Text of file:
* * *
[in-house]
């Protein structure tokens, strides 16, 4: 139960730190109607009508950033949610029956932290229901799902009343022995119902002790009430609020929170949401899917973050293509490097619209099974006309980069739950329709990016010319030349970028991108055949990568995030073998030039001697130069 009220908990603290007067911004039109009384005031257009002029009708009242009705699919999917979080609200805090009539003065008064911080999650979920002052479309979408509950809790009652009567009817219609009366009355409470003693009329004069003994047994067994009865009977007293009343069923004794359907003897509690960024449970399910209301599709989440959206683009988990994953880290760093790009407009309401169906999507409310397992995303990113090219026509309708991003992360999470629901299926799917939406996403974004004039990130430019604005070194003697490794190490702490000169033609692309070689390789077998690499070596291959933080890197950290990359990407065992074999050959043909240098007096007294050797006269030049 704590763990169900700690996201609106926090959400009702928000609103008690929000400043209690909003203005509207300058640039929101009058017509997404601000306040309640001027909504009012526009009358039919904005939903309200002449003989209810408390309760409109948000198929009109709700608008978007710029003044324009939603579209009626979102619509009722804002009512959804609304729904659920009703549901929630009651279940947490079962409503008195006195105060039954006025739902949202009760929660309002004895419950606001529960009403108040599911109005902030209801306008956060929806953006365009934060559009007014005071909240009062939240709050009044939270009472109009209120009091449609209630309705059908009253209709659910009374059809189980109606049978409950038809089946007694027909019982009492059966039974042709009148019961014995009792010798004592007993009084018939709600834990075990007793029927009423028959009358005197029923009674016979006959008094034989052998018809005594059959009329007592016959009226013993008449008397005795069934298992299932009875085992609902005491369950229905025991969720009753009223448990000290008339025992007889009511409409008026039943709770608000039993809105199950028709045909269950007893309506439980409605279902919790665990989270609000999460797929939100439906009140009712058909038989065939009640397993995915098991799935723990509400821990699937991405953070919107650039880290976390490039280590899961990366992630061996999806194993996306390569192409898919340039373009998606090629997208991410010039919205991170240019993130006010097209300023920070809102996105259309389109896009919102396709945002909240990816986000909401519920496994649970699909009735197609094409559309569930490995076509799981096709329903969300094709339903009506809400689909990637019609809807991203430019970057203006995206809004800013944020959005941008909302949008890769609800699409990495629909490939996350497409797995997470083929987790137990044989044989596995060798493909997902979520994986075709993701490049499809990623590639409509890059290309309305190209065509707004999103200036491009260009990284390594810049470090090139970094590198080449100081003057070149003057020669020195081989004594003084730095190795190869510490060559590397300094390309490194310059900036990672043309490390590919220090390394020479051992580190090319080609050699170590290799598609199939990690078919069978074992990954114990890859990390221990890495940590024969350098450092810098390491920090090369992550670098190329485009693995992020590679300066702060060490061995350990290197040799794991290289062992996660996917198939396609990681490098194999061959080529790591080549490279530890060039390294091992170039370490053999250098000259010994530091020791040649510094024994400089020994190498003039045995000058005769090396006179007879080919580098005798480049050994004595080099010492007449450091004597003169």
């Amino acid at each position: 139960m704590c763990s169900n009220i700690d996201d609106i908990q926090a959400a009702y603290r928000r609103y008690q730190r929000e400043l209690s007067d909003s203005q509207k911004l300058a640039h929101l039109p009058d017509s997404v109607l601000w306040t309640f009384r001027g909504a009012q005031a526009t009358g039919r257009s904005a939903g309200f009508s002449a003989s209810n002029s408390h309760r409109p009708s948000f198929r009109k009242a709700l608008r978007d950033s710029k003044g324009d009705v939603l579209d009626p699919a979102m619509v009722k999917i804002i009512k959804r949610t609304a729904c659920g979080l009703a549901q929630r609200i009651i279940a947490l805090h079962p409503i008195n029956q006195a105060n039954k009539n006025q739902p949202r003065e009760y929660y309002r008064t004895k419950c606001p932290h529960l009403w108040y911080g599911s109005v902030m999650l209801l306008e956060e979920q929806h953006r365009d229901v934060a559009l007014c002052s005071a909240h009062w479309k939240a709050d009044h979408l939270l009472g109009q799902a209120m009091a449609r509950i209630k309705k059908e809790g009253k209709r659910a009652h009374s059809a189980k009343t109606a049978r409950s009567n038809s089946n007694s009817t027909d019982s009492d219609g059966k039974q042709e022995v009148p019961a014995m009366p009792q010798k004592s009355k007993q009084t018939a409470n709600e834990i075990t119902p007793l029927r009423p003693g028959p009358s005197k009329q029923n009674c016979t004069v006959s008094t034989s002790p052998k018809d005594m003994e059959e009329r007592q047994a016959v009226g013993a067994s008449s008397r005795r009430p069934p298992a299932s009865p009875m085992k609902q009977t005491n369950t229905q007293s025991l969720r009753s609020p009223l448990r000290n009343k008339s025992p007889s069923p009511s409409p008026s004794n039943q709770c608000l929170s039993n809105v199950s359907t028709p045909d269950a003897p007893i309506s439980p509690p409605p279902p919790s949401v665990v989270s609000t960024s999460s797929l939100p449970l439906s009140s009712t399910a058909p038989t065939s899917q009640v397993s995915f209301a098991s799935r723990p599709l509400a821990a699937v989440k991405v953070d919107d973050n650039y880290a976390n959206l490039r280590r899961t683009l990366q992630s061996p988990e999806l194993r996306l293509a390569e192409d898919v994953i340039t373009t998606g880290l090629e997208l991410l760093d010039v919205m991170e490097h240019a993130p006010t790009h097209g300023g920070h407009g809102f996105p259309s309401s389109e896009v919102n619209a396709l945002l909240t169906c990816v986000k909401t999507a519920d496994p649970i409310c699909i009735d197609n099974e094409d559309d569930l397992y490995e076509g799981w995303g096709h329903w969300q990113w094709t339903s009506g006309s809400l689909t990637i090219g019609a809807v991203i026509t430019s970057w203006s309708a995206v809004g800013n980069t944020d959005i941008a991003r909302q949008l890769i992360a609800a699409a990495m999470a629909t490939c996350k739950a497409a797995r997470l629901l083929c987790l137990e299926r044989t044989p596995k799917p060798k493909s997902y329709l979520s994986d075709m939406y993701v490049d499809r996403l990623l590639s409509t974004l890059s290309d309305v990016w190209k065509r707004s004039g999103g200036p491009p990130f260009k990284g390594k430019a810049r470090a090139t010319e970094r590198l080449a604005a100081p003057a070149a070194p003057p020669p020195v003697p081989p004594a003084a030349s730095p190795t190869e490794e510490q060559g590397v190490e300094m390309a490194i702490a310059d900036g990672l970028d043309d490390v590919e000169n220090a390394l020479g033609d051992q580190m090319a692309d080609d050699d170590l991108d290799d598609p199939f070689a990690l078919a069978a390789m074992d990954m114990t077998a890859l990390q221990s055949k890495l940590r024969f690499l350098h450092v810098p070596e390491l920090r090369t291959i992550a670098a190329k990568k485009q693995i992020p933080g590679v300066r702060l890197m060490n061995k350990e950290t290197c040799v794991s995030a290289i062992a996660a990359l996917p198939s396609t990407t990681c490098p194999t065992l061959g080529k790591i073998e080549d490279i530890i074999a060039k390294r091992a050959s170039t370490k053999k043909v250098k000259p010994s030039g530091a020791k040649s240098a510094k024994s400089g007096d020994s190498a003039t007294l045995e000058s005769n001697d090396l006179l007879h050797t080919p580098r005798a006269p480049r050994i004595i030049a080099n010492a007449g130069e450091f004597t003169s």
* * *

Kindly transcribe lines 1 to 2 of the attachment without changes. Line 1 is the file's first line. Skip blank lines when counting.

[in-house]
């Protein structure tokens, strides 16, 4: 139960730190109607009508950033949610029956932290229901799902009343022995119902002790009430609020929170949401899917973050293509490097619209099974006309980069739950329709990016010319030349970028991108055949990568995030073998030039001697130069 009220908990603290007067911004039109009384005031257009002029009708009242009705699919999917979080609200805090009539003065008064911080999650979920002052479309979408509950809790009652009567009817219609009366009355409470003693009329004069003994047994067994009865009977007293009343069923004794359907003897509690960024449970399910209301599709989440959206683009988990994953880290760093790009407009309401169906999507409310397992995303990113090219026509309708991003992360999470629901299926799917939406996403974004004039990130430019604005070194003697490794190490702490000169033609692309070689390789077998690499070596291959933080890197950290990359990407065992074999050959043909240098007096007294050797006269030049 704590763990169900700690996201609106926090959400009702928000609103008690929000400043209690909003203005509207300058640039929101009058017509997404601000306040309640001027909504009012526009009358039919904005939903309200002449003989209810408390309760409109948000198929009109709700608008978007710029003044324009939603579209009626979102619509009722804002009512959804609304729904659920009703549901929630009651279940947490079962409503008195006195105060039954006025739902949202009760929660309002004895419950606001529960009403108040599911109005902030209801306008956060929806953006365009934060559009007014005071909240009062939240709050009044939270009472109009209120009091449609209630309705059908009253209709659910009374059809189980109606049978409950038809089946007694027909019982009492059966039974042709009148019961014995009792010798004592007993009084018939709600834990075990007793029927009423028959009358005197029923009674016979006959008094034989052998018809005594059959009329007592016959009226013993008449008397005795069934298992299932009875085992609902005491369950229905025991969720009753009223448990000290008339025992007889009511409409008026039943709770608000039993809105199950028709045909269950007893309506439980409605279902919790665990989270609000999460797929939100439906009140009712058909038989065939009640397993995915098991799935723990509400821990699937991405953070919107650039880290976390490039280590899961990366992630061996999806194993996306390569192409898919340039373009998606090629997208991410010039919205991170240019993130006010097209300023920070809102996105259309389109896009919102396709945002909240990816986000909401519920496994649970699909009735197609094409559309569930490995076509799981096709329903969300094709339903009506809400689909990637019609809807991203430019970057203006995206809004800013944020959005941008909302949008890769609800699409990495629909490939996350497409797995997470083929987790137990044989044989596995060798493909997902979520994986075709993701490049499809990623590639409509890059290309309305190209065509707004999103200036491009260009990284390594810049470090090139970094590198080449100081003057070149003057020669020195081989004594003084730095190795190869510490060559590397300094390309490194310059900036990672043309490390590919220090390394020479051992580190090319080609050699170590290799598609199939990690078919069978074992990954114990890859990390221990890495940590024969350098450092810098390491920090090369992550670098190329485009693995992020590679300066702060060490061995350990290197040799794991290289062992996660996917198939396609990681490098194999061959080529790591080549490279530890060039390294091992170039370490053999250098000259010994530091020791040649510094024994400089020994190498003039045995000058005769090396006179007879080919580098005798480049050994004595080099010492007449450091004597003169």